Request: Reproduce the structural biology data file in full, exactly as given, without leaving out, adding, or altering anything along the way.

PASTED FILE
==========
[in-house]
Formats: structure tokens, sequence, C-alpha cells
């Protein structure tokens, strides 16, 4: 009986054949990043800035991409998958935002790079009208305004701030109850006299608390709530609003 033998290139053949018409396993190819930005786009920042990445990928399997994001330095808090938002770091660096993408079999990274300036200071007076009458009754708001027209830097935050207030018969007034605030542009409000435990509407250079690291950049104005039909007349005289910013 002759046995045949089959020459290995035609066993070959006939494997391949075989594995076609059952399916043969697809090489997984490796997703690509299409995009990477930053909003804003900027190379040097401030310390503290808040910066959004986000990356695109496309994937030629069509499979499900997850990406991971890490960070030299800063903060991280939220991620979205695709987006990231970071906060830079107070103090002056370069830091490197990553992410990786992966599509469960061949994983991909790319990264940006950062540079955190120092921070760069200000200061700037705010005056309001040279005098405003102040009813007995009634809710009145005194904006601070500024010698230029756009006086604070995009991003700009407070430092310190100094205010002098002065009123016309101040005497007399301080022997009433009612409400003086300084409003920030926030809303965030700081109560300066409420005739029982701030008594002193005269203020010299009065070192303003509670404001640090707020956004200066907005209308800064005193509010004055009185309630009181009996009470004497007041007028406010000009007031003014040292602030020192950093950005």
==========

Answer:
[in-house]
Formats: structure tokens, sequence, C-alpha cells
């Protein structure tokens, strides 16, 4: 009986054949990043800035991409998958935002790079009208305004701030109850006299608390709530609003 033998290139053949018409396993190819930005786009920042990445990928399997994001330095808090938002770091660096993408079999990274300036200071007076009458009754708001027209830097935050207030018969007034605030542009409000435990509407250079690291950049104005039909007349005289910013 002759046995045949089959020459290995035609066993070959006939494997391949075989594995076609059952399916043969697809090489997984490796997703690509299409995009990477930053909003804003900027190379040097401030310390503290808040910066959004986000990356695109496309994937030629069509499979499900997850990406991971890490960070030299800063903060991280939220991620979205695709987006990231970071906060830079107070103090002056370069830091490197990553992410990786992966599509469960061949994983991909790319990264940006950062540079955190120092921070760069200000200061700037705010005056309001040279005098405003102040009813007995009634809710009145005194904006601070500024010698230029756009006086604070995009991003700009407070430092310190100094205010002098002065009123016309101040005497007399301080022997009433009612409400003086300084409003920030926030809303965030700081109560300066409420005739029982701030008594002193005269203020010299009065070192303003509670404001640090707020956004200066907005209308800064005193509010004055009185309630009181009996009470004497007041007028406010000009007031003014040292602030020192950093950005």